I woke up sometime in February with the phrase “lover of leaving” in my mind. I knew those words were from a line in a poem I had read in the past, but I didn’t remember who wrote it. I searched under Kabir and Hafiz to no avail but soon discovered the phrase was part of a Rumi poem I had read, and loved, many years ago.
“Come, come, whoever you are,
wanderer, worshiper, lover of leaving,
it doesn’t matter.
Ours is not a caravan of despair.
Come, even if you have broken your vow a hundred times.
Come, come again, come.”
Later, I thought about something I once learned from Jean Illsley Clarke, a mentor of mine. She taught me that there are four ways of leaving: come and go, eject, grow up and leave, and stay. None of those ways of leaving are inherently bad or good, and we more than likely do them all. However, the way we leave our family of origin often becomes a life template.
My father was in the Army, so I grew up in a situation where I was surrounded by leaving. Either my family left, or other families left. I believe in third grade we moved three times. And there were only two times where we lived anywhere longer than three years: my first five years, we lived in Sandia Base in New Mexico and we lived in Pirmasens, Germany for four years. Other than those times, I think we moved every year or two.
While my “Army brat” upbringing gave me plenty of experiences with leaving and being left, the style of leaving that became my template was to eject. I was not a happy child or teenager. As a teenager, I counted the days before I could leave home and I unconsciously picked a college that was as far away as I could go and still be in the continental United States. (My family was living in Florida at the time, and I moved to Seattle.) I went home a few times when I was in college, but it was rare. Soon after I graduated, I told my father I was thinking of marrying Al, an African American friend. He made it clear that, by even considering doing that, I was no longer welcome in the house. So, I had not only ejected myself but was also ejected.
The protective mechanisms I developed were to be overly independent and to not bond with people. I tend to separate easily and rarely look back. Over the years, I became much better at bonding, but am still reluctant to give up my independence.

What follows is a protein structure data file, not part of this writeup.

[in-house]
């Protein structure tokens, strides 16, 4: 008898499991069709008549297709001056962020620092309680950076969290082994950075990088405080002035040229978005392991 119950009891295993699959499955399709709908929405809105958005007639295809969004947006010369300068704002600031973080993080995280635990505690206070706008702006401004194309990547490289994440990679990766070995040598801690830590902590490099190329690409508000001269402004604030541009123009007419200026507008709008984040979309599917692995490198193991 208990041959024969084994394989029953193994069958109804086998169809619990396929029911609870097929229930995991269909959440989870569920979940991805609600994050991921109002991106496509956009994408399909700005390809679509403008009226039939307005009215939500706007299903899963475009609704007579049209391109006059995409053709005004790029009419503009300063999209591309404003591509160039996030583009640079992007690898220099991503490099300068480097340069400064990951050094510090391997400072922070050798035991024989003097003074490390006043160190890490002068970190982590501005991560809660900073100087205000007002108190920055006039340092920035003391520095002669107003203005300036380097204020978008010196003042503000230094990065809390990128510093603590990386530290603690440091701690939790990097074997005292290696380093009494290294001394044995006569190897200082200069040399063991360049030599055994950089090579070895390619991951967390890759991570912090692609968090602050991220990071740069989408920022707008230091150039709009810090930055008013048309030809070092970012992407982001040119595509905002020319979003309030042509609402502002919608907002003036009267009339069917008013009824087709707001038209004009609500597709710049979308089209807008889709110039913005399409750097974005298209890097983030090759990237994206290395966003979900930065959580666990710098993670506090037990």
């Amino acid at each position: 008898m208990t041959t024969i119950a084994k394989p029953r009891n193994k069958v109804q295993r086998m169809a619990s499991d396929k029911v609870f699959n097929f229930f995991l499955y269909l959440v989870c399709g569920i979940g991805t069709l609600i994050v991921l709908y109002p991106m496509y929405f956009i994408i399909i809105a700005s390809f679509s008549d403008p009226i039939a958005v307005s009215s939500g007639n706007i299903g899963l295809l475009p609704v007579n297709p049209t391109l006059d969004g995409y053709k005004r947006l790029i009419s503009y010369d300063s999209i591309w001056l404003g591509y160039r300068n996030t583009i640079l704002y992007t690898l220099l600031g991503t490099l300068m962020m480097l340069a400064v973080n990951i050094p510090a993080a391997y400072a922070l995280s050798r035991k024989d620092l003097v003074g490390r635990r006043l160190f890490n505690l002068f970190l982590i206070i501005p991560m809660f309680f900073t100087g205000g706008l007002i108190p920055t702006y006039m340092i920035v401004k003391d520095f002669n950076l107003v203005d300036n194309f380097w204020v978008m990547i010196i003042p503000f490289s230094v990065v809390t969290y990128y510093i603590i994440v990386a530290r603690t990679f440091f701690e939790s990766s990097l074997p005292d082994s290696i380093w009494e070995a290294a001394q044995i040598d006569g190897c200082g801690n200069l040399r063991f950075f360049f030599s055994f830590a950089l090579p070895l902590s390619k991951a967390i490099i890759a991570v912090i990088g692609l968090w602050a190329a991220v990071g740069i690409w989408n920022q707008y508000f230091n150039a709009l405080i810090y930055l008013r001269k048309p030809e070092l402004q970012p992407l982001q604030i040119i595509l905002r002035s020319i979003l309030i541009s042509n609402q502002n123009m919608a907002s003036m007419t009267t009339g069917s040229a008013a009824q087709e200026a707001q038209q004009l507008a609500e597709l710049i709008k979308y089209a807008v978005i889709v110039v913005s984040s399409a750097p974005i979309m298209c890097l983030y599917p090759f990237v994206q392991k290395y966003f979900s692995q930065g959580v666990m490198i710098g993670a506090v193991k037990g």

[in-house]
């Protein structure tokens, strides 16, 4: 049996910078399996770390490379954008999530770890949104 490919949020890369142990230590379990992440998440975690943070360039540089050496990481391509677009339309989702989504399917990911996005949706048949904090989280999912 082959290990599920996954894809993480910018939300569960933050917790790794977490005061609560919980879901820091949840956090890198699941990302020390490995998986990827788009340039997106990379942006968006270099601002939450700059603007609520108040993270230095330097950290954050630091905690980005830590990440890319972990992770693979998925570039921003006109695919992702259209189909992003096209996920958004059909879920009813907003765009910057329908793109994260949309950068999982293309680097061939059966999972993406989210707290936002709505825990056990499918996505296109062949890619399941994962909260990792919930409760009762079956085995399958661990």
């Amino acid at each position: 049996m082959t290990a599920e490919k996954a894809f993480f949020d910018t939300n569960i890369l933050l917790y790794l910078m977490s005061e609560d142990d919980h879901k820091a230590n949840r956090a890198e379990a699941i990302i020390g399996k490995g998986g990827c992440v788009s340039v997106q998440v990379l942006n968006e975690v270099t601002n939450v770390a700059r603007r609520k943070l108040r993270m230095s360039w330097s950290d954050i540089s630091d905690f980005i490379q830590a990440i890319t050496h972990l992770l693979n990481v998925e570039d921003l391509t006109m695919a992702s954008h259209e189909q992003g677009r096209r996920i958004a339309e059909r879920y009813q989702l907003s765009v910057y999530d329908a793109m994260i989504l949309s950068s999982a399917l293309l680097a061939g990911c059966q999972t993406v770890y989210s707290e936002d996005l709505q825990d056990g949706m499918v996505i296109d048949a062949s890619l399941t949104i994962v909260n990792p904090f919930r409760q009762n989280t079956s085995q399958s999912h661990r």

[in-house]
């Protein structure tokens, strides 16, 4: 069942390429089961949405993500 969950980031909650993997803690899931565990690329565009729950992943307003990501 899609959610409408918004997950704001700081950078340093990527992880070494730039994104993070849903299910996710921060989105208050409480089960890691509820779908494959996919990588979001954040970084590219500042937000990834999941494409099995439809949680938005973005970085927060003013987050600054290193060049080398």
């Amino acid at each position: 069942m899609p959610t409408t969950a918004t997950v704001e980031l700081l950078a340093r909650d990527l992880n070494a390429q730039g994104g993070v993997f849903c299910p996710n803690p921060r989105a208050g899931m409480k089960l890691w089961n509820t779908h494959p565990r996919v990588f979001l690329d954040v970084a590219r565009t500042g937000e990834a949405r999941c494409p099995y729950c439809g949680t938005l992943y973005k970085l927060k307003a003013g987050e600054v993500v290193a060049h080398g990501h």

Several years ago, a friend pointed out that I leave events without letting anyone know; people have no idea where I’ve gone. In reflecting on her observation, I realized she was right. But the impulse to leave when I want to leave has been stronger than a desire to do something different so I have continued to do that. I can see that leaving without telling anyone I’m going is a form of ejection.
That doesn’t mean I always choose to eject , sometimes I stay until it is time to leave; sometimes I even stay longer than is in my best interest. I rarely, if ever, come and go.
Al and I married in 1971. I worked at the University of Washington for five years (1974-1979) after I finished my Master of Nursing degree, followed by ten years as a Clinical Nurse Specialist at Swedish Hospital Medical Center (1979-1988). During part of that time I worked in the Maternal-Newborn units. I also helped to organize and run a Satellite Baccalaureate program for the nurses that worked there. Then I became a Psychiatric and Mental Health Clinical Nurse Specialist and, along with co-therapists, led psychotherapy groups for the next thirty years (1987- 2017). Even though Al and I divorced when our children were young, he and I raised two wonderful children. I still live in the house he and I bought in 1973. I did not eject in any of those parts of my life. That doesn’t mean I never had the urge to eject, but rather I didn’t do it.
The Rumi poem I talked about at the beginning of this post referred to leaving as part of a spiritual process. At first I was going to say that is not an area where I eject, but as I thought about it, I realized that wasn’t true. I picked a very conservative Christian college in Seattle. I was there during the Vietnam War and the Civil Rights era. I became very angry, judging the students and faculty as having their heads buried in their Bibles. By the time I left there, I had labeled myself as being somewhere between an agnostic and an atheist.
I had definitely ejected from the Christian Church. I maintained that position for the next 20 years. I felt nauseous if I even heard someone say the word God. That changed soon after I met Amma in 1989. When the music started that first night, I felt as if I was Home.
Even though she has been my spiritual teacher for 31 years, I occasionally feel the urge to eject. When I get triggered by something she says or does, there are times I think: “I’m not going to do this anymore” …. “I’m leaving.” However, now I don’t take those automatic thoughts seriously. I may go to the back of the room and pout and/or indulge in self-pity, but I know it usually will pass in a day or two. And even if it takes longer, I know I’m unlikely to ever leave. Amma is still Home to me.
(Note: Even though Amma has been the central part of my spiritual journey ever since I met her, I have also been involved with Christian organizations from time to time. I guess that is my example of the coming and going type of leaving!)
So even though my original style of leaving is to eject, it is only something for me to stay conscious of. I can use my discrimination and embrace coming and going, growing up and leaving or staying; saving ejecting as a form of leaving only for when it is necessary for my mental or physical health or survival.
Writing this contemplation post has been helpful to me. Perhaps once the pandemic is over and we are able to meet in groups again, I will begin to let people know when I am leaving. Leaving without saying goodbye is certainly not necessary for my mental or physical health or survival! I do not need to eject.